In many of your columns, especially Gene/Gina columns, you (and Gina) basically preclude the idea that a straight man can have any ideas about clothing. I present a scenario: A man of about your age, maybe older. He has been married to a woman for at least twenty years, and often mentions how much he loves his wife. Once, at a garage sale, he discouraged me from buying a piece of clothing because it "wasn't my color" (I am a young woman). He made a persuasive case. His own dressing habits are sloppy and repetitive (cargo pants anduntucked buttoned shirts). For what it's worth, he is a professional actor. Weighing all the evidence, what are the chances that this man is gay? (Okay, I'm not really making a point; I'm just curious.) (Dear God I hope I have been vague enough.)

I'm only publishing this because it puzzles me.   I see no reason to assume the man is gay.

Please understand, Gina and I debate in broad generalities.  It is necessary because to qualify everything would make for a tedious column.    In short, neither of us believes that NO straight man observes clothing.  

You are referring to this recent column. 

I didn't realize you were such a philistine, Gene. Ted Roosevelt's story is told in the blockbuster D-Day movie. He is played by Henry Fonda.

Yes, yes.   We have established this.  

My (same sex) husband and I had the pleasure of attending a traditional(ish) Jewish wedding last month, but only 1 of the 2 grooms was Jewish. The other groom was originally from Puerto Rico. The optional yarmulke were bright purple. At the reception, they segued from the traditional chair dance to Latin salsa. It was fabulous to see how they blended their cultures, but even more fabulous to see 2 Jewish parents and 1 Puerto Rican mother over joyed to see their sons legally married.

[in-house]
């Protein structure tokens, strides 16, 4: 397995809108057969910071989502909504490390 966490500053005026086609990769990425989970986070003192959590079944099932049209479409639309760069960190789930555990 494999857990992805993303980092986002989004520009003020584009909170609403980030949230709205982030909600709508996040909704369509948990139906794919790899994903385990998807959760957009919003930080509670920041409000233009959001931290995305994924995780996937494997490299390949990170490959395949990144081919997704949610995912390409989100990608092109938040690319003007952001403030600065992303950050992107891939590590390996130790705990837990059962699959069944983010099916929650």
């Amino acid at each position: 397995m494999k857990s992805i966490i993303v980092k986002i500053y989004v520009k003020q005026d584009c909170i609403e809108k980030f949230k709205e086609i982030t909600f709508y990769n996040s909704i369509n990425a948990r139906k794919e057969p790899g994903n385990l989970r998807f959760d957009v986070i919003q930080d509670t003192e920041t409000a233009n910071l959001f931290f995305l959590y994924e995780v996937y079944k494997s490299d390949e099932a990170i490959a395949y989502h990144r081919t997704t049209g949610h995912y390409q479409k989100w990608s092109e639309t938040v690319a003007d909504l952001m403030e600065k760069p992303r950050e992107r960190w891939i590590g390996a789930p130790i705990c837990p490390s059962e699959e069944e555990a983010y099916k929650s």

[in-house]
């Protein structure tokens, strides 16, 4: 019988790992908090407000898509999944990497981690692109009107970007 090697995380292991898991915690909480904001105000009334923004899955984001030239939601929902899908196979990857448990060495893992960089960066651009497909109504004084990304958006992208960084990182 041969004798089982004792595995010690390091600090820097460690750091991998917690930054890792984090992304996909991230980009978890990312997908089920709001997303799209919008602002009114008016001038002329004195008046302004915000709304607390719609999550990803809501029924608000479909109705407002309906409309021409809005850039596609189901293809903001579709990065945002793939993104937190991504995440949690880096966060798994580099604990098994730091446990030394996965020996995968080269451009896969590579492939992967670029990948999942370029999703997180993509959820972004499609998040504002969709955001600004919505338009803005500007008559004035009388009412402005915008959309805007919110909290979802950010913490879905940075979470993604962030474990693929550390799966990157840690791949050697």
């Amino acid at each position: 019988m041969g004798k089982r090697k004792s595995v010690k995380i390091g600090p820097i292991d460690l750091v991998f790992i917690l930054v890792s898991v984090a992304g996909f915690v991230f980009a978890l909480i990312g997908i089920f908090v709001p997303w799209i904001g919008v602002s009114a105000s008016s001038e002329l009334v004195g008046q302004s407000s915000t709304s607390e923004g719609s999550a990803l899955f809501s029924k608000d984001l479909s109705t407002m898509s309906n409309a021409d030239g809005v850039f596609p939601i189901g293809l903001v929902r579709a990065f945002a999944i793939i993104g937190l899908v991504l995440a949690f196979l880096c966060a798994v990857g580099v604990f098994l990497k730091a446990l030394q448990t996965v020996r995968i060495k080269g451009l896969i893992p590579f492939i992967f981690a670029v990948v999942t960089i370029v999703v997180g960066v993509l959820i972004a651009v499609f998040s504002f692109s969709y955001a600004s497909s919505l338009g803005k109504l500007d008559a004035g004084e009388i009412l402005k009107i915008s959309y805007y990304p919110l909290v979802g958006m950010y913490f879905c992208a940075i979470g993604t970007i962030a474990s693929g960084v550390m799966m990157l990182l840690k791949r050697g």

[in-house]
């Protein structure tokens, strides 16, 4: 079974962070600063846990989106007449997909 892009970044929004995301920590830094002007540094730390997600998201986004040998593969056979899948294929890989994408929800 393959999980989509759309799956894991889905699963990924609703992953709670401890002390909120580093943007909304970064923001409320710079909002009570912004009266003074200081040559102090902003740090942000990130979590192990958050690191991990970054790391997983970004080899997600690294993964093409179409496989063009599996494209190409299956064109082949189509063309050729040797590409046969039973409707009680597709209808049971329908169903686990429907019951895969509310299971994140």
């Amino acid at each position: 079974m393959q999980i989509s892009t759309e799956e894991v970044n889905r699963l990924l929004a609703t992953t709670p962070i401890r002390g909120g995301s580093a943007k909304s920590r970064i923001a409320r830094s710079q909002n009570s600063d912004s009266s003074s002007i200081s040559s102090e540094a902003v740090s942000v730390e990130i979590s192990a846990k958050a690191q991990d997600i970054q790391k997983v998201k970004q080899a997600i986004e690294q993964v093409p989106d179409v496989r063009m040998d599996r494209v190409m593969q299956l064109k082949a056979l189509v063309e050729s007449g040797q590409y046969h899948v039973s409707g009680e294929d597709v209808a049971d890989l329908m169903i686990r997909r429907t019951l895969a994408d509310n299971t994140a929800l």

Very nice.

I attended the White House Chanukah celebration last month (column to come) and briefly toyed with the idea of getting a special yarmulke made for the occasion.   It would have said "Press" on it, in Hebrew and English.  

I couldn't decide between a grade of A or F. In the end, I decided it was plagiarism and chose F.

Goodness.   It's a lot of things, but not plagiarism.  If anything, it is reverent homage.

Hi Gene -- just wanted to say hi and happy new year -- this is the third country (outside of the US) from which I'm writing you. I've been a loyal chat follower since the initial days -- now I'm in Abuja, Nigeria :) -- so just a quick hi. Also, the tat is weird -- as a Christian, it's weird -- it seems extreme, gross, and, well, I don't know, just kinda makes the whole crucifixion thing the biggest deal -- when, at least in mainline churches, the resurrection is. But then again, I don't really like tattoos either. So what do I know.